• Madagascar and Sierra Leone shared capacity building initiatives of teachers through remote mentoring, coaching and support. Through the strategic and creative use of WhatsApp groups and remote coaching on Zoom and Google Meet, teachers undertake engaging Continuous Professional Development (CPD) activities, including sharing audio recordings and videos of their practices with supervisors for feedback.
  • In Nigeria and Kenya, teachers now use more varied strategies to teach science, technology, engineering, and mathematics (STEM) and enthusiasm for learning among students has improved. Videos exemplifying good practice have been produced and they can be accessed offline. Learning Management Systems such as Moodle and Canvas are also used to share and discuss teachers’ ideas and experiences with one another.
  • In Rwanda, it was indicated that the proportion of mathematics teachers meeting the benchmark standards rose from 22% in 2019 to 89% in 2021.

The challenges experienced by teachers have been grouped into six key areas:

  1. Teachers need clear strategies for establishing ongoing communication with students, particularly in low resource settings.
  2. Teachers struggle with their digital skills. Most African students are in schools where teachers lack the skills to integrate digital devices in instruction.
  3. Teachers find curating online and remote teaching resources burdensome, reducing time for interaction with students.
  4. Teachers need innovative and contextual strategies to build a strong 'virtual presence' with their students. Evidence from the KIX Report on Teachers training and support revealed that the natural lack of social interaction with learners can lead to disengagement and alienation and that establishing 'teacher presence' is an important component of remote schooling.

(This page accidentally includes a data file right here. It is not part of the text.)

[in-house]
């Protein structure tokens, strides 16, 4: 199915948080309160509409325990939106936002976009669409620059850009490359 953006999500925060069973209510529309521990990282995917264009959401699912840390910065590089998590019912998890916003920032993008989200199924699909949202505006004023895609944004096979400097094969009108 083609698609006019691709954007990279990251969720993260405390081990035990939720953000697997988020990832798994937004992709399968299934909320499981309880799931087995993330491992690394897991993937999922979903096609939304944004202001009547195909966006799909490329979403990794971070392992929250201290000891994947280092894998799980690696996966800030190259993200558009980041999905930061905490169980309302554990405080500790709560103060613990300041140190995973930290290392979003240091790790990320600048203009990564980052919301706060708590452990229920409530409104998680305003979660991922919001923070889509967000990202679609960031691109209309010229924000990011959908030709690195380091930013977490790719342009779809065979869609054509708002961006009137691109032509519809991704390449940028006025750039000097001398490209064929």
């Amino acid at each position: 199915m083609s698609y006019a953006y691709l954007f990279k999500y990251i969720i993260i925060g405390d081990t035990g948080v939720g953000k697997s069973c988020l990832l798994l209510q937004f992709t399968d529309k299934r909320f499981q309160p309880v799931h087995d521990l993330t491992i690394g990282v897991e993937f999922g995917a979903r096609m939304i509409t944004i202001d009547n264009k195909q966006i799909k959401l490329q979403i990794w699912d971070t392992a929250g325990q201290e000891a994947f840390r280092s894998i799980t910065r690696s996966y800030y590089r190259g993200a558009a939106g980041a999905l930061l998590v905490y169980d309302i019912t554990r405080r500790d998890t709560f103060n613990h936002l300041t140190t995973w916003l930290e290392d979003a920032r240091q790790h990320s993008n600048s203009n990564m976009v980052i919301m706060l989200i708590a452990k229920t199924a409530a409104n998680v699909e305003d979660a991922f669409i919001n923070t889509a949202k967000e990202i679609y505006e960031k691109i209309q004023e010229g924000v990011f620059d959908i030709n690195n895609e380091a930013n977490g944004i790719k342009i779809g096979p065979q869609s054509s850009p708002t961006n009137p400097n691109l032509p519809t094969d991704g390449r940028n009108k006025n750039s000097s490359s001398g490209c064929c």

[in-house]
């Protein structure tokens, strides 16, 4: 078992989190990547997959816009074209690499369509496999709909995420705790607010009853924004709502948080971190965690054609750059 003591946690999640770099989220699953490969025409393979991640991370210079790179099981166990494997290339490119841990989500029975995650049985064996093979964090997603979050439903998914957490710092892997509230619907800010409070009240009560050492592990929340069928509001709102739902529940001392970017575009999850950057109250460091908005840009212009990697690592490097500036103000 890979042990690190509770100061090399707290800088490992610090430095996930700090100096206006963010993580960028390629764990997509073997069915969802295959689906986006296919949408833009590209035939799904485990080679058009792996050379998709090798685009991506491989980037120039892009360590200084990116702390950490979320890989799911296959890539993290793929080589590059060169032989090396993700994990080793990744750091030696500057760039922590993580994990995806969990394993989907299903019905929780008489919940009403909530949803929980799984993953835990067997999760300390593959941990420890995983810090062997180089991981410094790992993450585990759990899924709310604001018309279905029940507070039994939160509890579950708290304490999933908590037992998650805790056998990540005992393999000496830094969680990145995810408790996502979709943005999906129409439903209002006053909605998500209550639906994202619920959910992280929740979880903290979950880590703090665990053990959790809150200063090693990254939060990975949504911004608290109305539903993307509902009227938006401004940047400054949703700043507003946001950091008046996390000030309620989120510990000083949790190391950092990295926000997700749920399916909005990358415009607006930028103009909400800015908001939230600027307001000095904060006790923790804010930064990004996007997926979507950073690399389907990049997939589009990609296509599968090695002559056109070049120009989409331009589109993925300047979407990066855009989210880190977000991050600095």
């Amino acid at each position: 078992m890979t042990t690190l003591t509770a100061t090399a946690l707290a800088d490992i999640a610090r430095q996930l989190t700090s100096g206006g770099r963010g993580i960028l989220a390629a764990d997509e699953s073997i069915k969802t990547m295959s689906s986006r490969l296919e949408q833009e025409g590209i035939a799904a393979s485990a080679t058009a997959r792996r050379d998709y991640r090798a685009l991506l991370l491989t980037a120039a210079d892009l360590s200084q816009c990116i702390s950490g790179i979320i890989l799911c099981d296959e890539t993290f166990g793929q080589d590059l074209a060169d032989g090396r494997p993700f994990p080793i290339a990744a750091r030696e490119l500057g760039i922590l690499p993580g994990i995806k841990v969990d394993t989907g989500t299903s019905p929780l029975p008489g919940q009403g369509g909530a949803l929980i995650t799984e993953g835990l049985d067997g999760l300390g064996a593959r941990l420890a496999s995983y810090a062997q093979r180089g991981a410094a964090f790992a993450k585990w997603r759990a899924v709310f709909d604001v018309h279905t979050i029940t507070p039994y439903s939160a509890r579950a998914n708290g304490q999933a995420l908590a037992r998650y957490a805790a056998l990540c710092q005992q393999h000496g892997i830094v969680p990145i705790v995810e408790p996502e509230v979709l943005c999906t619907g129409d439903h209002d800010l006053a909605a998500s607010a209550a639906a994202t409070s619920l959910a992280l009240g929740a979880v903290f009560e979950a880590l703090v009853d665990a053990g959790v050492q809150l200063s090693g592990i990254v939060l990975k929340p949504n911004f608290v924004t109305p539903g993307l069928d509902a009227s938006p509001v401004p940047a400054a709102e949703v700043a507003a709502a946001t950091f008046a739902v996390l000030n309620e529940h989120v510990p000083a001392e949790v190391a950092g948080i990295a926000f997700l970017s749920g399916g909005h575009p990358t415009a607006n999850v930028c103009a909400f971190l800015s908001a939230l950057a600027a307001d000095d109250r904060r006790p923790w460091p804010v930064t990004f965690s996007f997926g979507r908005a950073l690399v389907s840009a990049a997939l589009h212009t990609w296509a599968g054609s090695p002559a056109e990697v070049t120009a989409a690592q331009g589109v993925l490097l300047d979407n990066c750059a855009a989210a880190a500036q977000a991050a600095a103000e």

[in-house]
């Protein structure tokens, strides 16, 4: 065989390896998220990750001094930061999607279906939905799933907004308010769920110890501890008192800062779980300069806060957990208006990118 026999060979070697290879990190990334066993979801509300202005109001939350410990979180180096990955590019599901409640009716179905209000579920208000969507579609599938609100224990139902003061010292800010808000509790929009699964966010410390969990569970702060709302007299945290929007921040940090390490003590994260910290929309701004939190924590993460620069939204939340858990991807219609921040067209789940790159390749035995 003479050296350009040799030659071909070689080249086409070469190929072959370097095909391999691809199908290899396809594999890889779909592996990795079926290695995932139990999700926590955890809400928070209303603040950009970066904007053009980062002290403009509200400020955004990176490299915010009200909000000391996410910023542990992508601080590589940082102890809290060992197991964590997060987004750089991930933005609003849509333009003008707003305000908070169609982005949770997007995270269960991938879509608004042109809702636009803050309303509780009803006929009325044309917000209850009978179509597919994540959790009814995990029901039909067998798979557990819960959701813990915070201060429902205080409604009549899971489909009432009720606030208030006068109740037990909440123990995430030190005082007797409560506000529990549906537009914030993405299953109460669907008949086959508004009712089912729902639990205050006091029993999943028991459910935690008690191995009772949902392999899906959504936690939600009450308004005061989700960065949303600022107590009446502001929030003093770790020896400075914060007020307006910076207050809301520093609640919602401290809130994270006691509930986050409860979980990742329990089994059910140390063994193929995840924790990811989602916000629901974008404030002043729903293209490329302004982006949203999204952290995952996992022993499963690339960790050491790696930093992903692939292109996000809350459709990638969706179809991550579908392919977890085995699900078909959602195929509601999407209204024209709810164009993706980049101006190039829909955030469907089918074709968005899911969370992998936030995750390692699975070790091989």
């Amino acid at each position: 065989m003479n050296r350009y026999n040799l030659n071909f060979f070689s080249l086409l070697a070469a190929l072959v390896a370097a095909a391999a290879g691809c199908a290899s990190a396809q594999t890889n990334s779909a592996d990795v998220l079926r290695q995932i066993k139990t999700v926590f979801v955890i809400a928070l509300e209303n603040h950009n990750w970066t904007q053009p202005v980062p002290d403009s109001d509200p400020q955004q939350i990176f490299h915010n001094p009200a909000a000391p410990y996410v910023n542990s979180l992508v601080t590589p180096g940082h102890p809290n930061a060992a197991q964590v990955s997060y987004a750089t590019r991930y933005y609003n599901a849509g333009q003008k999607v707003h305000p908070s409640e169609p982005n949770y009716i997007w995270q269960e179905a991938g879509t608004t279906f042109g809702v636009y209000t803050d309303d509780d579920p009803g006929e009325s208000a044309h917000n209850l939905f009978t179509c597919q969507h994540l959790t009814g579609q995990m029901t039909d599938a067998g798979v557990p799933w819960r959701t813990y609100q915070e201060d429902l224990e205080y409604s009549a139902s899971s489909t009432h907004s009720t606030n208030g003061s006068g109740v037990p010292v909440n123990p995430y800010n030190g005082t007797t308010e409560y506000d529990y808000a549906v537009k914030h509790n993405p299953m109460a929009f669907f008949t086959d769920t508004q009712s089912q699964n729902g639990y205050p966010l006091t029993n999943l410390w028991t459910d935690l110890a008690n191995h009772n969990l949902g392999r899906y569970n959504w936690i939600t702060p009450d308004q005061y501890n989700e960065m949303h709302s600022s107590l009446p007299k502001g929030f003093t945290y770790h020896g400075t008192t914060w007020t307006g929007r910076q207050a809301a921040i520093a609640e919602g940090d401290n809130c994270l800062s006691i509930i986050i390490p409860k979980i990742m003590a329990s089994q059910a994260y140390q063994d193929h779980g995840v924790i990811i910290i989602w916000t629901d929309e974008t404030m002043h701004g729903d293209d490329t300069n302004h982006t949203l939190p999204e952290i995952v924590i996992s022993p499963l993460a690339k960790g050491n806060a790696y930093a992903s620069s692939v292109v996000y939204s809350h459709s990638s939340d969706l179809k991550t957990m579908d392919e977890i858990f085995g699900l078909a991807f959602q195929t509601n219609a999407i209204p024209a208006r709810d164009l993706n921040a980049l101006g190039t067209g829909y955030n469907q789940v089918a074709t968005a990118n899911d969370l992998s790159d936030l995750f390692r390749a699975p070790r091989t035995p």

5. Teachers have less real time information on student learning, comprehension and progress than in traditional settings, making adaptive teaching more demanding.
  6. Teachers need support to tackle increased challenges in safeguarding and supporting equitable outcomes. Home environments can exacerbate disadvantage, and greater use of online learning brings its own increased safeguarding risks

To address the above-mentioned challenges, all participating countries recognized the need to support schools and policymakers in using digital technologies creatively and critically. Beyond the crisis, teachers also need support with the pedagogical challenges of school re-opening, such as delivering compressed curricula or catch-up programs, and potentially dealing with cycles of transition in and out of remote learning contexts. Hence offering professional development in digital skills, online safety, subject-specific digital skills, and parental engagement is more urgent than before.

Action steps to improve delivery approaches of teachers' training

Below are the key recommendations and steps to reinforce African teachers’ capacity in remote delivery that emerged from the lessons learned by the participating countries:

  1. Conduct pre-intervention needs analysis for teachers. This should include remote teacher self-assessment, and 360-degree feedback from line managers, or live needs assessments at the beginning of online courses